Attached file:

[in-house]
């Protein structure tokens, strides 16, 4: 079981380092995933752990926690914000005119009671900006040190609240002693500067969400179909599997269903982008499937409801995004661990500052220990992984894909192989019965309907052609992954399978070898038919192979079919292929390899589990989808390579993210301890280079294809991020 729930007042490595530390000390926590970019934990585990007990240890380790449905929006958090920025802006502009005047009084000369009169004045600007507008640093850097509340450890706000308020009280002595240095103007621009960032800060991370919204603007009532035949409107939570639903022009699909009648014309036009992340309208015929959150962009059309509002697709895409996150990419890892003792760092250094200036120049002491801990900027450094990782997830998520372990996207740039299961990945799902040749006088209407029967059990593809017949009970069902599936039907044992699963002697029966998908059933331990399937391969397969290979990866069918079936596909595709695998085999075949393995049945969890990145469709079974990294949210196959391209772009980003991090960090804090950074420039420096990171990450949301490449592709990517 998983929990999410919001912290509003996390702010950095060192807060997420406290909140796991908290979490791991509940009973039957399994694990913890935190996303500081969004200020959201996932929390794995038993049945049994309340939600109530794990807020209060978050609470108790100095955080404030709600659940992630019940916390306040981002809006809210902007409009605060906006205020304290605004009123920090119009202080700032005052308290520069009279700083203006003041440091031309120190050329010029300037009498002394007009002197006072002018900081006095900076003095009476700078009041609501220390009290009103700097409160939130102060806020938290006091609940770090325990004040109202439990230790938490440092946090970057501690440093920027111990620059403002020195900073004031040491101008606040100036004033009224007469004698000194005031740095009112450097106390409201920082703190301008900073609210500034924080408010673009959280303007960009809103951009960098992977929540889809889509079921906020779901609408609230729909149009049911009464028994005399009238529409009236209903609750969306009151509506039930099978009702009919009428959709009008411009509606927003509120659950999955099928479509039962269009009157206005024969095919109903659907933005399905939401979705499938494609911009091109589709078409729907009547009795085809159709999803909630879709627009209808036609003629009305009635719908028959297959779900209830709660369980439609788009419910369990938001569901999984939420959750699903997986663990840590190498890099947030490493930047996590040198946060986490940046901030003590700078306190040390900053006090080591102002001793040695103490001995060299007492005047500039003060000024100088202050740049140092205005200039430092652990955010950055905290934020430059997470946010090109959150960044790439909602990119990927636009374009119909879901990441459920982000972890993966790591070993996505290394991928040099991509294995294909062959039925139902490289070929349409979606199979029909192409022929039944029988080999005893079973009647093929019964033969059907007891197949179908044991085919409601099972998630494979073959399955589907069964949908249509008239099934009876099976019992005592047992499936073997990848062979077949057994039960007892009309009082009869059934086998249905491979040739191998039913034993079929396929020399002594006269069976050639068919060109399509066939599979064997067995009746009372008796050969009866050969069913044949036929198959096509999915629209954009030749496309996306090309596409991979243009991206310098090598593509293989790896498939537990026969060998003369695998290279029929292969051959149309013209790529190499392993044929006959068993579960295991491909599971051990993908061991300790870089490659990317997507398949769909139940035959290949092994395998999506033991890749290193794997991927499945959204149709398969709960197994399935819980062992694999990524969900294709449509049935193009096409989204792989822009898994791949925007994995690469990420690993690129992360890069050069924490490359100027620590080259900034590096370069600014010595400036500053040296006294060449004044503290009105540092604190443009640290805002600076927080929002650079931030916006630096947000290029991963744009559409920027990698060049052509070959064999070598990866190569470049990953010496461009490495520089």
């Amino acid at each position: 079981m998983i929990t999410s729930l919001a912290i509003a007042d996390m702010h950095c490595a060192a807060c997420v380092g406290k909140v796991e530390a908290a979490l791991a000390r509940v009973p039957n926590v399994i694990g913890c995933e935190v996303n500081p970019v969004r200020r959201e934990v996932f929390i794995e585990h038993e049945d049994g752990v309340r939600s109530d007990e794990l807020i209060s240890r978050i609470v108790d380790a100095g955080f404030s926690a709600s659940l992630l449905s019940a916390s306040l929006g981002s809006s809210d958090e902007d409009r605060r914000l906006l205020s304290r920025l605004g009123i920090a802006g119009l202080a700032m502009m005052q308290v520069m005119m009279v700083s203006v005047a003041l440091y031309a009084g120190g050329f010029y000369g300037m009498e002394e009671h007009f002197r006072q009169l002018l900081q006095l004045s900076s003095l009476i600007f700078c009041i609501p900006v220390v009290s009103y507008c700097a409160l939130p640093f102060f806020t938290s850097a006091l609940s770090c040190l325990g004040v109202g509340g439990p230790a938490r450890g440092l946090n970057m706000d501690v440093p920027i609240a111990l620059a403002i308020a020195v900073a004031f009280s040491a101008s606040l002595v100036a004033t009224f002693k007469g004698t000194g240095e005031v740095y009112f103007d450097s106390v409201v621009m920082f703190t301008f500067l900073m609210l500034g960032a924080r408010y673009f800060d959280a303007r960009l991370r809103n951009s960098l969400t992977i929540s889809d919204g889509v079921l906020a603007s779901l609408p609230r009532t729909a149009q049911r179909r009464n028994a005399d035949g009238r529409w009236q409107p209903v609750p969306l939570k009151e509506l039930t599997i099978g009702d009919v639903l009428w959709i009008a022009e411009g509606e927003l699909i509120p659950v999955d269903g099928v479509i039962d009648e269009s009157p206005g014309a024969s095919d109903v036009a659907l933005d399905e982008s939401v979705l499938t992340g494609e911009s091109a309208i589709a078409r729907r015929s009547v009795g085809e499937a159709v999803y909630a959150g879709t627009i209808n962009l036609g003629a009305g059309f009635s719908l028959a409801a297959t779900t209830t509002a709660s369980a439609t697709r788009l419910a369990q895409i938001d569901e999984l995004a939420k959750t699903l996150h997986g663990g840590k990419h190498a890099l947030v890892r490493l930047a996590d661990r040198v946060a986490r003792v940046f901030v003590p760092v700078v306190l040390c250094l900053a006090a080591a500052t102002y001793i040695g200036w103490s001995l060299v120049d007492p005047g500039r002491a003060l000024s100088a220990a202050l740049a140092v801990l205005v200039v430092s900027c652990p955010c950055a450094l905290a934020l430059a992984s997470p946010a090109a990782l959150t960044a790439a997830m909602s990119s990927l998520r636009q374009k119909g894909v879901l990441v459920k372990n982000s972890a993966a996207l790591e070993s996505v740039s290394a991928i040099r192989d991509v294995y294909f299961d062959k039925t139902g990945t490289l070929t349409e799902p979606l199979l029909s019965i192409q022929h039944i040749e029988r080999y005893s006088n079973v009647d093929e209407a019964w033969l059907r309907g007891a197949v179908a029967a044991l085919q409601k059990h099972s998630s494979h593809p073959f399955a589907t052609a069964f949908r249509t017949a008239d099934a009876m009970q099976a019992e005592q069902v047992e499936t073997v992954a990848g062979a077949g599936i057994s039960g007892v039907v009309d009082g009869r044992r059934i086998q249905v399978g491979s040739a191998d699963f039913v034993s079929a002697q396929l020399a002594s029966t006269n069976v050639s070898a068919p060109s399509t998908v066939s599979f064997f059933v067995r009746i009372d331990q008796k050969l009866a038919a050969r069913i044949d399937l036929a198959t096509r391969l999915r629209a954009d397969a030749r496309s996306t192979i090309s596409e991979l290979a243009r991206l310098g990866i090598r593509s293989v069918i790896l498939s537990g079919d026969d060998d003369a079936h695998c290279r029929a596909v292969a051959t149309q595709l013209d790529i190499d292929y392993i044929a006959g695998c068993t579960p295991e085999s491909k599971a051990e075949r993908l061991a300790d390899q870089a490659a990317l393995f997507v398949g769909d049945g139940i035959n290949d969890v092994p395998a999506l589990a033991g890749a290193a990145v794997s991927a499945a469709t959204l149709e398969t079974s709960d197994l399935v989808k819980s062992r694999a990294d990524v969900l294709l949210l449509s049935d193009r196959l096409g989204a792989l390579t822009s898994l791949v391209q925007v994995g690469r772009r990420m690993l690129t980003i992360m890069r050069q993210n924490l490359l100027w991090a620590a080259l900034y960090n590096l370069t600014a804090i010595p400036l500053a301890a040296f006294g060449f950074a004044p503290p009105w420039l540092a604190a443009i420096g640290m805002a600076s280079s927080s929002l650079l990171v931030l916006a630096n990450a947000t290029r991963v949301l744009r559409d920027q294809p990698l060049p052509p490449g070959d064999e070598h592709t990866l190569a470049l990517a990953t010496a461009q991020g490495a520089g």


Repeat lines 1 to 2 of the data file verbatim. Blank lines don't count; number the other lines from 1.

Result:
[in-house]
């Protein structure tokens, strides 16, 4: 079981380092995933752990926690914000005119009671900006040190609240002693500067969400179909599997269903982008499937409801995004661990500052220990992984894909192989019965309907052609992954399978070898038919192979079919292929390899589990989808390579993210301890280079294809991020 729930007042490595530390000390926590970019934990585990007990240890380790449905929006958090920025802006502009005047009084000369009169004045600007507008640093850097509340450890706000308020009280002595240095103007621009960032800060991370919204603007009532035949409107939570639903022009699909009648014309036009992340309208015929959150962009059309509002697709895409996150990419890892003792760092250094200036120049002491801990900027450094990782997830998520372990996207740039299961990945799902040749006088209407029967059990593809017949009970069902599936039907044992699963002697029966998908059933331990399937391969397969290979990866069918079936596909595709695998085999075949393995049945969890990145469709079974990294949210196959391209772009980003991090960090804090950074420039420096990171990450949301490449592709990517 998983929990999410919001912290509003996390702010950095060192807060997420406290909140796991908290979490791991509940009973039957399994694990913890935190996303500081969004200020959201996932929390794995038993049945049994309340939600109530794990807020209060978050609470108790100095955080404030709600659940992630019940916390306040981002809006809210902007409009605060906006205020304290605004009123920090119009202080700032005052308290520069009279700083203006003041440091031309120190050329010029300037009498002394007009002197006072002018900081006095900076003095009476700078009041609501220390009290009103700097409160939130102060806020938290006091609940770090325990004040109202439990230790938490440092946090970057501690440093920027111990620059403002020195900073004031040491101008606040100036004033009224007469004698000194005031740095009112450097106390409201920082703190301008900073609210500034924080408010673009959280303007960009809103951009960098992977929540889809889509079921906020779901609408609230729909149009049911009464028994005399009238529409009236209903609750969306009151509506039930099978009702009919009428959709009008411009509606927003509120659950999955099928479509039962269009009157206005024969095919109903659907933005399905939401979705499938494609911009091109589709078409729907009547009795085809159709999803909630879709627009209808036609003629009305009635719908028959297959779900209830709660369980439609788009419910369990938001569901999984939420959750699903997986663990840590190498890099947030490493930047996590040198946060986490940046901030003590700078306190040390900053006090080591102002001793040695103490001995060299007492005047500039003060000024100088202050740049140092205005200039430092652990955010950055905290934020430059997470946010090109959150960044790439909602990119990927636009374009119909879901990441459920982000972890993966790591070993996505290394991928040099991509294995294909062959039925139902490289070929349409979606199979029909192409022929039944029988080999005893079973009647093929019964033969059907007891197949179908044991085919409601099972998630494979073959399955589907069964949908249509008239099934009876099976019992005592047992499936073997990848062979077949057994039960007892009309009082009869059934086998249905491979040739191998039913034993079929396929020399002594006269069976050639068919060109399509066939599979064997067995009746009372008796050969009866050969069913044949036929198959096509999915629209954009030749496309996306090309596409991979243009991206310098090598593509293989790896498939537990026969060998003369695998290279029929292969051959149309013209790529190499392993044929006959068993579960295991491909599971051990993908061991300790870089490659990317997507398949769909139940035959290949092994395998999506033991890749290193794997991927499945959204149709398969709960197994399935819980062992694999990524969900294709449509049935193009096409989204792989822009898994791949925007994995690469990420690993690129992360890069050069924490490359100027620590080259900034590096370069600014010595400036500053040296006294060449004044503290009105540092604190443009640290805002600076927080929002650079931030916006630096947000290029991963744009559409920027990698060049052509070959064999070598990866190569470049990953010496461009490495520089």